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AU / Geography / GEO 1100 / What is the difference between mafic and felsic rocks?

What is the difference between mafic and felsic rocks?

What is the difference between mafic and felsic rocks?


School: Auburn University
Department: Geography
Course: Dynamic Earth
Professor: John hawkins
Term: Fall 2015
Tags: Dynamic Earth, Hawkins, and auburn
Cost: 50
Name: Geology Study Guide Test 1
Description: Hey guys, I put together a brief study guide for the first test, it has some questions about important terms and matching. I hope this helps with your studying!
Uploaded: 09/11/2015
4 Pages 17 Views 4 Unlocks

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What is the difference between mafic and felsic rocks?

1. What is the difference between mafic and felsic rocks?

2. What is a mineral?

3. Explain the difference between silicates and non-silicates.

4. What is a Ferromagnesian Silicate? Give an example.

5. What is a Non-Ferromagnesian Silicate? Give an example.

6. What are Igneous Rocks?

7. Explain extrusive and intrusive rocks.

8. Define/describe phaneritic, aphaneritic, and porphyritic

9. Briefly explain the formation of silicates.

10. Explain the Law of Superposition and Law of Original Horizontality. Who came up with  these laws?

11. Write out Bowen’s Reaction Series.

12. Explain the Silica tetrahedral.

13. Explain the 4 steps of the Scientific Method.

Explain the difference between silicates and non-silicates.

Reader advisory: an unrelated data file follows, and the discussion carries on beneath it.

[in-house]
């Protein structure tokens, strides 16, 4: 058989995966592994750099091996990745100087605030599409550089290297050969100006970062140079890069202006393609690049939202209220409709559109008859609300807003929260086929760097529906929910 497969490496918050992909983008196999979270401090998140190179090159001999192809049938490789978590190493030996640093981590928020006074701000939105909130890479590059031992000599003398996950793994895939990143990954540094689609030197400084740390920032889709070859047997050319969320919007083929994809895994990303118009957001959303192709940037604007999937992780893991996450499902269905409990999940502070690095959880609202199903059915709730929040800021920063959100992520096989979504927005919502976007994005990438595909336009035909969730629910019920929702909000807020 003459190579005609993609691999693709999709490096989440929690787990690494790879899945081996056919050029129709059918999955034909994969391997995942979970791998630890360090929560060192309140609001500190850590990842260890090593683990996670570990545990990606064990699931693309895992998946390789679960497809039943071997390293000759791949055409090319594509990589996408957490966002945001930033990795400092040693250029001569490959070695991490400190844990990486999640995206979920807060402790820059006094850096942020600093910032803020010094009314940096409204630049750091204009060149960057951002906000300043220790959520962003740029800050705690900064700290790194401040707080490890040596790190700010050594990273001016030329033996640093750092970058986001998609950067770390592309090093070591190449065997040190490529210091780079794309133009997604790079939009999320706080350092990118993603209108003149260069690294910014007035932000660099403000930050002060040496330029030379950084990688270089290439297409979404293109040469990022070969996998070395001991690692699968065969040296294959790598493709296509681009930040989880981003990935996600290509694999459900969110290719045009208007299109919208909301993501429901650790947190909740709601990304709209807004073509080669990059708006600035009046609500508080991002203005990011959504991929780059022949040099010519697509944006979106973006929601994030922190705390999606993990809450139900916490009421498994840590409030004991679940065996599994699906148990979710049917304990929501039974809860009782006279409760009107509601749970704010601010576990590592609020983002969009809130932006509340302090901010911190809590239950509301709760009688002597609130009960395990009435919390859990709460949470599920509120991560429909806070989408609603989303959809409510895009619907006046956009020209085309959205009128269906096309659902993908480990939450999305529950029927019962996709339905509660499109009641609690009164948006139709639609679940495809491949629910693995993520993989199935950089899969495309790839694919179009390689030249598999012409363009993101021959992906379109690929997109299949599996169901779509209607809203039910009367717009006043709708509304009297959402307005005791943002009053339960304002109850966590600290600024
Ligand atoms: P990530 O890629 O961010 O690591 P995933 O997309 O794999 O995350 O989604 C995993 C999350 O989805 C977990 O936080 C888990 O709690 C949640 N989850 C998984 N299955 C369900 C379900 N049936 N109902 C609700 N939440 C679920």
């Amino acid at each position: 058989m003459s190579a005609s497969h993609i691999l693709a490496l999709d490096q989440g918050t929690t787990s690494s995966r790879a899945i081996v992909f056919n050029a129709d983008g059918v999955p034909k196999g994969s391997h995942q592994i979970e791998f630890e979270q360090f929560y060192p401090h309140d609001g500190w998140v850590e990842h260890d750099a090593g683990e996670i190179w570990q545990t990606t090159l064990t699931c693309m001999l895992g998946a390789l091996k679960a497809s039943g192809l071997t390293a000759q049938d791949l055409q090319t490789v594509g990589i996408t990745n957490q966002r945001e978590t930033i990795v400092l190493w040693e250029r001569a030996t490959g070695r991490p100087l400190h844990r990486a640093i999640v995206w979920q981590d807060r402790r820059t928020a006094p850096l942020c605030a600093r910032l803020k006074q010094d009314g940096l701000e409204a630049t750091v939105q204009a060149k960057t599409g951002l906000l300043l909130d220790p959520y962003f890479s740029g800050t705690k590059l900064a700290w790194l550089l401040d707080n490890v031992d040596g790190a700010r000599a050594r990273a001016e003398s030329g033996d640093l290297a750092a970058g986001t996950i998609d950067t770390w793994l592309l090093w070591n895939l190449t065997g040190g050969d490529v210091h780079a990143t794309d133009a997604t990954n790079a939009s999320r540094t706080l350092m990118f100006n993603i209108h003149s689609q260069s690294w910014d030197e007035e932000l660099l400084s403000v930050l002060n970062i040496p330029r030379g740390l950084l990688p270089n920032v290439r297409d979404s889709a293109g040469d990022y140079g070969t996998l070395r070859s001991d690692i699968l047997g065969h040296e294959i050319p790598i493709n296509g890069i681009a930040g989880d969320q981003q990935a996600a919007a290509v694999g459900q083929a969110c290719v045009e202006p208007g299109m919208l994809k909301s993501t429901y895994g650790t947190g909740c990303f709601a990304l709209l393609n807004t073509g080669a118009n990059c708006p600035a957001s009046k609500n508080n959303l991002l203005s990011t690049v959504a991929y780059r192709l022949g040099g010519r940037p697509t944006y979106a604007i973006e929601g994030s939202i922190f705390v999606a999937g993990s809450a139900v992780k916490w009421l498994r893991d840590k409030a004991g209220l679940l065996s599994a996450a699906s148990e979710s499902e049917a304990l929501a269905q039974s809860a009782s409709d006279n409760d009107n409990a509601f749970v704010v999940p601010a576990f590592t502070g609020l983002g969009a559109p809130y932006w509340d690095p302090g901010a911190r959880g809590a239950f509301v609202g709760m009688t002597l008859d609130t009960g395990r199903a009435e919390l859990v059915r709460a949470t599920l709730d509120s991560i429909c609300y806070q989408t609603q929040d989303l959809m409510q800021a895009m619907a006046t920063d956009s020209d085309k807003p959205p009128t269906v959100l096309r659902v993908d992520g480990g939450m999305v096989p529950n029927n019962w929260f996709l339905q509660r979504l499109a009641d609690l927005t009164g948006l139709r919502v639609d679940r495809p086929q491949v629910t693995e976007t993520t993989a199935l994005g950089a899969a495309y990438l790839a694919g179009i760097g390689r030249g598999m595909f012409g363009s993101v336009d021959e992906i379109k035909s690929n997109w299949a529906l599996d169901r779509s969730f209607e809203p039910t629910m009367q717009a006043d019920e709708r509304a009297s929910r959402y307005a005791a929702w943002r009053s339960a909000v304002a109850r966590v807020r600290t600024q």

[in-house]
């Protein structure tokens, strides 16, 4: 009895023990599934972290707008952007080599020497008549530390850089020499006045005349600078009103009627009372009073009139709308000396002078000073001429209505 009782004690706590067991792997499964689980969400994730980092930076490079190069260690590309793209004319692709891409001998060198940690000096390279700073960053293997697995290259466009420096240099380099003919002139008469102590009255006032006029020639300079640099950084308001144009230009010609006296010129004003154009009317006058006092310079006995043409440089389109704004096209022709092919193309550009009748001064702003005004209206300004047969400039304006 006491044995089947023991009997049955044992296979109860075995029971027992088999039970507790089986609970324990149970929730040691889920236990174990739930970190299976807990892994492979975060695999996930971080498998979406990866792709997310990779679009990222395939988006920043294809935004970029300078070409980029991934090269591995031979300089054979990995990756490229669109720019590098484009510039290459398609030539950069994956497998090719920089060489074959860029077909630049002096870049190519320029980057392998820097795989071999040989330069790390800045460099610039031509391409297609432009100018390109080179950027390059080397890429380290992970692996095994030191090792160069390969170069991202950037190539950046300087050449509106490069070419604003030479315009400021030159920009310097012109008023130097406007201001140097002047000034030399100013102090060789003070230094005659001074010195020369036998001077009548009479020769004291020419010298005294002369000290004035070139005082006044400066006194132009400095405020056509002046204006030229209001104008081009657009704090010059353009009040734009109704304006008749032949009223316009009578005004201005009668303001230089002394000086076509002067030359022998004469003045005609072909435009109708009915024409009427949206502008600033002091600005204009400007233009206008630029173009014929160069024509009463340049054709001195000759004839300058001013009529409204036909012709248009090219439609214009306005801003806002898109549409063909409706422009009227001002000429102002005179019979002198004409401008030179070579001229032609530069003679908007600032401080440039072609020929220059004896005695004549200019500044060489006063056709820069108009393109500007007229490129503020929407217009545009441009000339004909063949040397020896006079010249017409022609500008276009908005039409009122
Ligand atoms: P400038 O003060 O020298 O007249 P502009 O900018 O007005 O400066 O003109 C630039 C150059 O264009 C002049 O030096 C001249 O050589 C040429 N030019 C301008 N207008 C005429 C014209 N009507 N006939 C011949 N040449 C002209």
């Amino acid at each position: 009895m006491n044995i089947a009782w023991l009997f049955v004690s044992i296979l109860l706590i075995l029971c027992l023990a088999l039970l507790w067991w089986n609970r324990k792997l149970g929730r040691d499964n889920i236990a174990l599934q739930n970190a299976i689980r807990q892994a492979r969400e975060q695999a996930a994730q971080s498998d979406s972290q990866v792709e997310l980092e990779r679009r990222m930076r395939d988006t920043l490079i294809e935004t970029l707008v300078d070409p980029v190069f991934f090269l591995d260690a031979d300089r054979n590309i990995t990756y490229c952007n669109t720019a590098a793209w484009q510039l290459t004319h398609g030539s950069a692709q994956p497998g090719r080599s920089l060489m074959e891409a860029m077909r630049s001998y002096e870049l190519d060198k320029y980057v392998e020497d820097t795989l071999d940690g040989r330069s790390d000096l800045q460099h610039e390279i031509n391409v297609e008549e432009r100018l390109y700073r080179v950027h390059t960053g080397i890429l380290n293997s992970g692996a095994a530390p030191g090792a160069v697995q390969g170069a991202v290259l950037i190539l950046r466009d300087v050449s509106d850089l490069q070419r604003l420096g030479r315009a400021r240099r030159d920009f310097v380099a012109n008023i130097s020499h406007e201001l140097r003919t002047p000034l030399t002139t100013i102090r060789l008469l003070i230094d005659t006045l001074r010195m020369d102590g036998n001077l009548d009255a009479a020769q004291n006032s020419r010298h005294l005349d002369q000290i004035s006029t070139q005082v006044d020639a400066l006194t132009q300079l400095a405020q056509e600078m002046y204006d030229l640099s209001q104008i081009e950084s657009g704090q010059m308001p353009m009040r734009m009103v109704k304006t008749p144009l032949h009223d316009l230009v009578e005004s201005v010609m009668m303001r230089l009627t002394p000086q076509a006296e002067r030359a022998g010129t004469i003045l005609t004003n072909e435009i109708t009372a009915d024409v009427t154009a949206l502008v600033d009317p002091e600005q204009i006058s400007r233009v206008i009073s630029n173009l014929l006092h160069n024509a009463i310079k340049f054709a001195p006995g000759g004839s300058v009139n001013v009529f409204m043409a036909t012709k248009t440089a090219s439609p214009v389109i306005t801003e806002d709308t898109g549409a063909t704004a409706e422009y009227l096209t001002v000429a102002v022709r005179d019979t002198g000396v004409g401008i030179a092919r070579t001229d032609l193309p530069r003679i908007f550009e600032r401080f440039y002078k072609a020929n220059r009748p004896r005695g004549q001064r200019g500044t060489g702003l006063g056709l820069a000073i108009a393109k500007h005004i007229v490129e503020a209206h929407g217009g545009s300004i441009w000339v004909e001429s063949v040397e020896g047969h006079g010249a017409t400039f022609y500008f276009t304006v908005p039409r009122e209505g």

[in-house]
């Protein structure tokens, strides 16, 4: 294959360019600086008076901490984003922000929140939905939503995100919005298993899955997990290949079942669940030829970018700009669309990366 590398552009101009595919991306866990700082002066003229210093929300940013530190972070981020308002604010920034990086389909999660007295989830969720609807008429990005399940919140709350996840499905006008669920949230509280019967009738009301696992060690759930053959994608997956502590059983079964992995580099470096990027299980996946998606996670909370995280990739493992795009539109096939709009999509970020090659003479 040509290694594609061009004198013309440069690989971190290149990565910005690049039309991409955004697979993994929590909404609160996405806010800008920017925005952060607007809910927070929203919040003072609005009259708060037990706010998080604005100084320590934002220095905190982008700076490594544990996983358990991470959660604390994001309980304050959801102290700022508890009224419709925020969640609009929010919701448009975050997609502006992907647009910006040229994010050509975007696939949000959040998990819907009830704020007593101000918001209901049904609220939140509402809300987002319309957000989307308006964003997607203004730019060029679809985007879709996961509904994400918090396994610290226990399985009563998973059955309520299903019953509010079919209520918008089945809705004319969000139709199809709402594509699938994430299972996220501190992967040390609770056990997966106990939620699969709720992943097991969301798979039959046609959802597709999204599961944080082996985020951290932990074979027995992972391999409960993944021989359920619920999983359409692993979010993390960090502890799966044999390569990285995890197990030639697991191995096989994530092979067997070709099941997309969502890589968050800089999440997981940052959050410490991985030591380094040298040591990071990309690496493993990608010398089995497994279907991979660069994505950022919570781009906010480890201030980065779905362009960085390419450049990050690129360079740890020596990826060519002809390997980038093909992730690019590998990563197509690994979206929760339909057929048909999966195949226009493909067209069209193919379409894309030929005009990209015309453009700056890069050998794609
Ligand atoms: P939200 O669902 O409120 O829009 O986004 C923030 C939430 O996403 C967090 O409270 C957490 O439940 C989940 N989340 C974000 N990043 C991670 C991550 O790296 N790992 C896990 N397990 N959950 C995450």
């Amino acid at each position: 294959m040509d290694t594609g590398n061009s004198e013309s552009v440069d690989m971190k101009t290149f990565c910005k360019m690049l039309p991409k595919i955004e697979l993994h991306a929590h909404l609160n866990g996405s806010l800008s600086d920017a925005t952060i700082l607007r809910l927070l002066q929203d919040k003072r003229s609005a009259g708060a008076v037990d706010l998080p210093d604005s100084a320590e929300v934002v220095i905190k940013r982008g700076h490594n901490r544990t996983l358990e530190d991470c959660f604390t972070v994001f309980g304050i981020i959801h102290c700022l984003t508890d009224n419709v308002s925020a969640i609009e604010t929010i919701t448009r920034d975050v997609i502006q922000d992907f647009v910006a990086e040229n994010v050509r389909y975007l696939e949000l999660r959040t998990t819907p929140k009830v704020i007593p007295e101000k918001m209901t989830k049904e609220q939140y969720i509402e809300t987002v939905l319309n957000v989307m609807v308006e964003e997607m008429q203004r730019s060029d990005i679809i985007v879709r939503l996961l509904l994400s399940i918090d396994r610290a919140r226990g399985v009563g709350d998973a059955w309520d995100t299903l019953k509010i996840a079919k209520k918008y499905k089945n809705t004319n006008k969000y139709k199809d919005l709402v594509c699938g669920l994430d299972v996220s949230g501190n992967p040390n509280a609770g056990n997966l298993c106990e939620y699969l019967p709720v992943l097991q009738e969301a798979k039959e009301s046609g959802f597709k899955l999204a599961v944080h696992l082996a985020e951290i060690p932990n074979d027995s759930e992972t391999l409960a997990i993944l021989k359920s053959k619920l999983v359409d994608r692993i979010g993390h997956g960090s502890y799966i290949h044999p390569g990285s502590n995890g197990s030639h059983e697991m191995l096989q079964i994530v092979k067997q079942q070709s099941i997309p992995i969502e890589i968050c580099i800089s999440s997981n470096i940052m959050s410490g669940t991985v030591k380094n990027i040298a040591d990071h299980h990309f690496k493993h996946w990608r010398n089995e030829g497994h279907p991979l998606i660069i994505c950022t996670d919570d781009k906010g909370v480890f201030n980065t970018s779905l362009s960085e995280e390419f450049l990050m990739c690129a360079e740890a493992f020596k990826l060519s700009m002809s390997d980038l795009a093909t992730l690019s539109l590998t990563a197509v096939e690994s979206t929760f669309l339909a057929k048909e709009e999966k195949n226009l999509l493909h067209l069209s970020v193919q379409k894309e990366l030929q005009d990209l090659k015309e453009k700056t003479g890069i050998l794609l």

14. Why is the moon important?

15. What is the difference between cleavage and fracture? Give an example of each. 16. List 5 of the defining properties of a mineral.




Answers can be used once, more than once, or  not at all

A. Charges:

1. Silicon (Si)

2. Oxygen (O)

3. Aluminum (Al)

4. Magnesium (Mg)

5. Iron (Fe) Don't forget about the age old question of What are large molecules necessary for forms of life?

6. Sodium (Na)

7. Potassium (K)

8. Calcium (Ca)

B. Non-Silicates

1. Phosphate  If you want to learn more check out Is correlation and causation are the same?

2. Halides

3. Sulfates

4. Carbonate

What are igneous rocks?

We also discuss several other topics like How does the ohio supreme court get cases?

5. Sulfides

C. Terms:

1. Batholith

2. Laccolith

3. Dike

4. Sill

5. Volcanic Neck

6. Xenolith

D. Earth Systems

1. Lithosphere

2. Hydrosphere

3. Biosphere

4. Atmosphere

a. +3

b. +1

c. +2

d. -2

e. +4

f. -1

g. +5

a. SO4 We also discuss several other topics like What is constitutional isomers of alkanes?

b. CO3 

c. S2- 

d. PO4 

e. F-, Cl-, OH 

a. Rock trapped inside another rock

b. Horizontal intrusion

c. Great mass that used to be the magma  chamber

d. Solidified magma in the throat of the  volcano

e. Vertical intrusion

f. Horizontal intrusion that pushes rocks above  it

a. Composed of water

b. Composed of gas

c. Composed of rock

d. Composed of life




1. Mafic rocks are darker in color with lower levels of silica, which means they have a low viscosity.  They have an increased amount of Calcium, Iron, and Magnesium. Mafic rocks have Ca-Plagioclase,  Pyroxene, Olivine, and a little bit of Amphibole.